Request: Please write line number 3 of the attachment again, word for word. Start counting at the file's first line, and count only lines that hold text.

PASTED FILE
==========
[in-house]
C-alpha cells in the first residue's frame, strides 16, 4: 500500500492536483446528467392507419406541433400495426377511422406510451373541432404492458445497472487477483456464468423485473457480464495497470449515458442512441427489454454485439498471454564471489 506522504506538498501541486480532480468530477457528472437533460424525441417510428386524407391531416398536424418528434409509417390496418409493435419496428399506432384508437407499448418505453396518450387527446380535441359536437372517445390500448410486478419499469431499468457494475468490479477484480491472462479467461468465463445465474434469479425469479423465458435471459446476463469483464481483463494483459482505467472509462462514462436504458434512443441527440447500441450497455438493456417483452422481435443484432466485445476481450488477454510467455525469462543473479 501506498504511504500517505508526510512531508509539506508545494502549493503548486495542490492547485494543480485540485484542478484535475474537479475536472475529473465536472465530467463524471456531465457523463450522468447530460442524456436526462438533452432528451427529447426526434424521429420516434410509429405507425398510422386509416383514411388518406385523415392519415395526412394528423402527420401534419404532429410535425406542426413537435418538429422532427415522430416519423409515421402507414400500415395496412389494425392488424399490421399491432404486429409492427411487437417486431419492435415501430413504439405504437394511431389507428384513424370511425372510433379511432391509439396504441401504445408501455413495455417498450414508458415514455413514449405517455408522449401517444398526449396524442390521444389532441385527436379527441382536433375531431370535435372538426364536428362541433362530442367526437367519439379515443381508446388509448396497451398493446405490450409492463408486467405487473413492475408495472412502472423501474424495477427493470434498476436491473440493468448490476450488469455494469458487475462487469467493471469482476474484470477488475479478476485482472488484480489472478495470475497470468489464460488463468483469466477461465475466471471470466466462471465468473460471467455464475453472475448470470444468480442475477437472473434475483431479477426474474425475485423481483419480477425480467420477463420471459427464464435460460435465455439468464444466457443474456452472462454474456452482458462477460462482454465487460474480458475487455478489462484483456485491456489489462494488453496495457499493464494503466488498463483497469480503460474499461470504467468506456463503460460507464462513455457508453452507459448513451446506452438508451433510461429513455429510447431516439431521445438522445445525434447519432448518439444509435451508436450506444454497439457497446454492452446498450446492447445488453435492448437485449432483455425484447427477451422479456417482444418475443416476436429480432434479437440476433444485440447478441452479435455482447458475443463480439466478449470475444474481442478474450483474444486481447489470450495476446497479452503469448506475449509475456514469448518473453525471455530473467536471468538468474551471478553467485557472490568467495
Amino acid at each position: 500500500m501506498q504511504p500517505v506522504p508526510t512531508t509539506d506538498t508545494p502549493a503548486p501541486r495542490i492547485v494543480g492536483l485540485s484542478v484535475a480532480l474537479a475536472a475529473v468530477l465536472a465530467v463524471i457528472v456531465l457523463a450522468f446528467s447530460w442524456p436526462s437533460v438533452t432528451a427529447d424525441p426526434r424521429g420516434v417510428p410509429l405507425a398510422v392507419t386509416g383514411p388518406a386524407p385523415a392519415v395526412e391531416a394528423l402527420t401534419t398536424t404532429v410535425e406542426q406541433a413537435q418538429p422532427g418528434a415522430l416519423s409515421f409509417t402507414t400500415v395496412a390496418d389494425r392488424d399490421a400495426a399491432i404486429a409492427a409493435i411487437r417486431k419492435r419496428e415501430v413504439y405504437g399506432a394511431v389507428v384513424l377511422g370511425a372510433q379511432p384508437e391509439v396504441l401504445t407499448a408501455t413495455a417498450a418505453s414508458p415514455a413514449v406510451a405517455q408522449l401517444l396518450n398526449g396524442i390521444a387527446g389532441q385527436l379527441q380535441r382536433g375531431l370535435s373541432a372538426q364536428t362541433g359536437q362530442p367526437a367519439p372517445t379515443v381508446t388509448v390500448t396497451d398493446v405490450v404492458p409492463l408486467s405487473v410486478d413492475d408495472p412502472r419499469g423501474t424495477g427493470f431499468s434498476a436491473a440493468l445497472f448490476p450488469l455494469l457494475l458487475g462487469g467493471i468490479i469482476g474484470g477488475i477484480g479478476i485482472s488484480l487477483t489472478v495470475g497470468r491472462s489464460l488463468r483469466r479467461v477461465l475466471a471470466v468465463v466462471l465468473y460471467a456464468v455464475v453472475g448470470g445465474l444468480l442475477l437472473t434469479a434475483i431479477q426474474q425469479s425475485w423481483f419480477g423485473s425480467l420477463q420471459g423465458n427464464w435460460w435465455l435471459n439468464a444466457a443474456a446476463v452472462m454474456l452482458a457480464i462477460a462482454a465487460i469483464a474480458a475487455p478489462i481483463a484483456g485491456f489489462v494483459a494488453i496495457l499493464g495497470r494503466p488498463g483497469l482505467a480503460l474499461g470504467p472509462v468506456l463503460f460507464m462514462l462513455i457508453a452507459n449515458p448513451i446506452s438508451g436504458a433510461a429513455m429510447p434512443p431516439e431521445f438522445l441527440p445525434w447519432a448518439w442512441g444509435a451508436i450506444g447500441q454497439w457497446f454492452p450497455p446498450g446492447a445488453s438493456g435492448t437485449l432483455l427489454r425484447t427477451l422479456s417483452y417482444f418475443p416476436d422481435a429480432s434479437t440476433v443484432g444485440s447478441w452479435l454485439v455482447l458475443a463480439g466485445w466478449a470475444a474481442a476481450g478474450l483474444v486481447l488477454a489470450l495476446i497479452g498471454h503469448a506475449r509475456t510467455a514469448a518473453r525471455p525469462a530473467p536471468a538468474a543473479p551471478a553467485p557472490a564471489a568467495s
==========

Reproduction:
Amino acid at each position: 500500500m501506498q504511504p500517505v506522504p508526510t512531508t509539506d506538498t508545494p502549493a503548486p501541486r495542490i492547485v494543480g492536483l485540485s484542478v484535475a480532480l474537479a475536472a475529473v468530477l465536472a465530467v463524471i457528472v456531465l457523463a450522468f446528467s447530460w442524456p436526462s437533460v438533452t432528451a427529447d424525441p426526434r424521429g420516434v417510428p410509429l405507425a398510422v392507419t386509416g383514411p388518406a386524407p385523415a392519415v395526412e391531416a394528423l402527420t401534419t398536424t404532429v410535425e406542426q406541433a413537435q418538429p422532427g418528434a415522430l416519423s409515421f409509417t402507414t400500415v395496412a390496418d389494425r392488424d399490421a400495426a399491432i404486429a409492427a409493435i411487437r417486431k419492435r419496428e415501430v413504439y405504437g399506432a394511431v389507428v384513424l377511422g370511425a372510433q379511432p384508437e391509439v396504441l401504445t407499448a408501455t413495455a417498450a418505453s414508458p415514455a413514449v406510451a405517455q408522449l401517444l396518450n398526449g396524442i390521444a387527446g389532441q385527436l379527441q380535441r382536433g375531431l370535435s373541432a372538426q364536428t362541433g359536437q362530442p367526437a367519439p372517445t379515443v381508446t388509448v390500448t396497451d398493446v405490450v404492458p409492463l408486467s405487473v410486478d413492475d408495472p412502472r419499469g423501474t424495477g427493470f431499468s434498476a436491473a440493468l445497472f448490476p450488469l455494469l457494475l458487475g462487469g467493471i468490479i469482476g474484470g477488475i477484480g479478476i485482472s488484480l487477483t489472478v495470475g497470468r491472462s489464460l488463468r483469466r479467461v477461465l475466471a471470466v468465463v466462471l465468473y460471467a456464468v455464475v453472475g448470470g445465474l444468480l442475477l437472473t434469479a434475483i431479477q426474474q425469479s425475485w423481483f419480477g423485473s425480467l420477463q420471459g423465458n427464464w435460460w435465455l435471459n439468464a444466457a443474456a446476463v452472462m454474456l452482458a457480464i462477460a462482454a465487460i469483464a474480458a475487455p478489462i481483463a484483456g485491456f489489462v494483459a494488453i496495457l499493464g495497470r494503466p488498463g483497469l482505467a480503460l474499461g470504467p472509462v468506456l463503460f460507464m462514462l462513455i457508453a452507459n449515458p448513451i446506452s438508451g436504458a433510461a429513455m429510447p434512443p431516439e431521445f438522445l441527440p445525434w447519432a448518439w442512441g444509435a451508436i450506444g447500441q454497439w457497446f454492452p450497455p446498450g446492447a445488453s438493456g435492448t437485449l432483455l427489454r425484447t427477451l422479456s417483452y417482444f418475443p416476436d422481435a429480432s434479437t440476433v443484432g444485440s447478441w452479435l454485439v455482447l458475443a463480439g466485445w466478449a470475444a474481442a476481450g478474450l483474444v486481447l488477454a489470450l495476446i497479452g498471454h503469448a506475449r509475456t510467455a514469448a518473453r525471455p525469462a530473467p536471468a538468474a543473479p551471478a553467485p557472490a564471489a568467495s